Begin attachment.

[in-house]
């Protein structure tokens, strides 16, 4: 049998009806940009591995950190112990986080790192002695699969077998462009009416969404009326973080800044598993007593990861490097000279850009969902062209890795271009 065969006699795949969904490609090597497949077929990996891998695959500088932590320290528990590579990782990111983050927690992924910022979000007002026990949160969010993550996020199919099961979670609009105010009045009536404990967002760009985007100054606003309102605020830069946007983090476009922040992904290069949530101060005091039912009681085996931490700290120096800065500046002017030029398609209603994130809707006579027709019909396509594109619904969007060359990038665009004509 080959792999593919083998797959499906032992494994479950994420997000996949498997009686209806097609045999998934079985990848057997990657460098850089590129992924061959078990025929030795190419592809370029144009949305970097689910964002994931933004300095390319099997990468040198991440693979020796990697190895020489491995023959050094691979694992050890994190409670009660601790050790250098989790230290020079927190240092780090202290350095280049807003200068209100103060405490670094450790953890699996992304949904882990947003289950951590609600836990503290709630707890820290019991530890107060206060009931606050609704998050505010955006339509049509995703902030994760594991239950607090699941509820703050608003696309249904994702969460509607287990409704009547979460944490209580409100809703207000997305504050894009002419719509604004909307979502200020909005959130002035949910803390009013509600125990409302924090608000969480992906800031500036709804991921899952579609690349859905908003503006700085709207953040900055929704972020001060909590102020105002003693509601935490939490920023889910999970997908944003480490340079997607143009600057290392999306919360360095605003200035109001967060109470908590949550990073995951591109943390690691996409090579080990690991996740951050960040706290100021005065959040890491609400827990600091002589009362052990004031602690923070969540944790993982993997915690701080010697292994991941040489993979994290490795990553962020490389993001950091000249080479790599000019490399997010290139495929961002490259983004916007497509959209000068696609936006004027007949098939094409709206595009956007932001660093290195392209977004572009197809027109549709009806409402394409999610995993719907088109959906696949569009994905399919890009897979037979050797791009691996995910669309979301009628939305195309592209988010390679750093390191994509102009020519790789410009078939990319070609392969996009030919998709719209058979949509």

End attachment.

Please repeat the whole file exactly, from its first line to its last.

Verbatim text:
[in-house]
């Protein structure tokens, strides 16, 4: 049998009806940009591995950190112990986080790192002695699969077998462009009416969404009326973080800044598993007593990861490097000279850009969902062209890795271009 065969006699795949969904490609090597497949077929990996891998695959500088932590320290528990590579990782990111983050927690992924910022979000007002026990949160969010993550996020199919099961979670609009105010009045009536404990967002760009985007100054606003309102605020830069946007983090476009922040992904290069949530101060005091039912009681085996931490700290120096800065500046002017030029398609209603994130809707006579027709019909396509594109619904969007060359990038665009004509 080959792999593919083998797959499906032992494994479950994420997000996949498997009686209806097609045999998934079985990848057997990657460098850089590129992924061959078990025929030795190419592809370029144009949305970097689910964002994931933004300095390319099997990468040198991440693979020796990697190895020489491995023959050094691979694992050890994190409670009660601790050790250098989790230290020079927190240092780090202290350095280049807003200068209100103060405490670094450790953890699996992304949904882990947003289950951590609600836990503290709630707890820290019991530890107060206060009931606050609704998050505010955006339509049509995703902030994760594991239950607090699941509820703050608003696309249904994702969460509607287990409704009547979460944490209580409100809703207000997305504050894009002419719509604004909307979502200020909005959130002035949910803390009013509600125990409302924090608000969480992906800031500036709804991921899952579609690349859905908003503006700085709207953040900055929704972020001060909590102020105002003693509601935490939490920023889910999970997908944003480490340079997607143009600057290392999306919360360095605003200035109001967060109470908590949550990073995951591109943390690691996409090579080990690991996740951050960040706290100021005065959040890491609400827990600091002589009362052990004031602690923070969540944790993982993997915690701080010697292994991941040489993979994290490795990553962020490389993001950091000249080479790599000019490399997010290139495929961002490259983004916007497509959209000068696609936006004027007949098939094409709206595009956007932001660093290195392209977004572009197809027109549709009806409402394409999610995993719907088109959906696949569009994905399919890009897979037979050797791009691996995910669309979301009628939305195309592209988010390679750093390191994509102009020519790789410009078939990319070609392969996009030919998709719209058979949509």